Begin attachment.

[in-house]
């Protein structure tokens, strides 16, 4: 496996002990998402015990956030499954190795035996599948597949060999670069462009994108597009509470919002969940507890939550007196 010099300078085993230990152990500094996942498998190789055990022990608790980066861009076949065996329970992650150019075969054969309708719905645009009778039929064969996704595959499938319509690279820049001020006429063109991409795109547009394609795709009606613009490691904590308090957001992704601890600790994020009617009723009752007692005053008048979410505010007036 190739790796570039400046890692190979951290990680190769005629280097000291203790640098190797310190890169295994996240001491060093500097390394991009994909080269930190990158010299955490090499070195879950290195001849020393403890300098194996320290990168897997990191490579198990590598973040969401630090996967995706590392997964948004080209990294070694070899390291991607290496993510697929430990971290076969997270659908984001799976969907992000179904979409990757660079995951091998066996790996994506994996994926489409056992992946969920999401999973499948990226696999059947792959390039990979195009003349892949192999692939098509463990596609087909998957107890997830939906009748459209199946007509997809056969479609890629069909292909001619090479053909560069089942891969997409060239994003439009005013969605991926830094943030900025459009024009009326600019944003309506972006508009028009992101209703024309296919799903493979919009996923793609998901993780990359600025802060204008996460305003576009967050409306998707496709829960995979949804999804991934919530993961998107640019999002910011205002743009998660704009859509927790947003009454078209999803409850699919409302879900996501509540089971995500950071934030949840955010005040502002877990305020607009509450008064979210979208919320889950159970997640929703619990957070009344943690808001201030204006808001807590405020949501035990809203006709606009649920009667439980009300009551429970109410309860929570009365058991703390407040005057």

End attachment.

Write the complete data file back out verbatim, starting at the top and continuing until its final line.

[in-house]
């Protein structure tokens, strides 16, 4: 496996002990998402015990956030499954190795035996599948597949060999670069462009994108597009509470919002969940507890939550007196 010099300078085993230990152990500094996942498998190789055990022990608790980066861009076949065996329970992650150019075969054969309708719905645009009778039929064969996704595959499938319509690279820049001020006429063109991409795109547009394609795709009606613009490691904590308090957001992704601890600790994020009617009723009752007692005053008048979410505010007036 190739790796570039400046890692190979951290990680190769005629280097000291203790640098190797310190890169295994996240001491060093500097390394991009994909080269930190990158010299955490090499070195879950290195001849020393403890300098194996320290990168897997990191490579198990590598973040969401630090996967995706590392997964948004080209990294070694070899390291991607290496993510697929430990971290076969997270659908984001799976969907992000179904979409990757660079995951091998066996790996994506994996994926489409056992992946969920999401999973499948990226696999059947792959390039990979195009003349892949192999692939098509463990596609087909998957107890997830939906009748459209199946007509997809056969479609890629069909292909001619090479053909560069089942891969997409060239994003439009005013969605991926830094943030900025459009024009009326600019944003309506972006508009028009992101209703024309296919799903493979919009996923793609998901993780990359600025802060204008996460305003576009967050409306998707496709829960995979949804999804991934919530993961998107640019999002910011205002743009998660704009859509927790947003009454078209999803409850699919409302879900996501509540089971995500950071934030949840955010005040502002877990305020607009509450008064979210979208919320889950159970997640929703619990957070009344943690808001201030204006808001807590405020949501035990809203006709606009649920009667439980009300009551429970109410309860929570009365058991703390407040005057």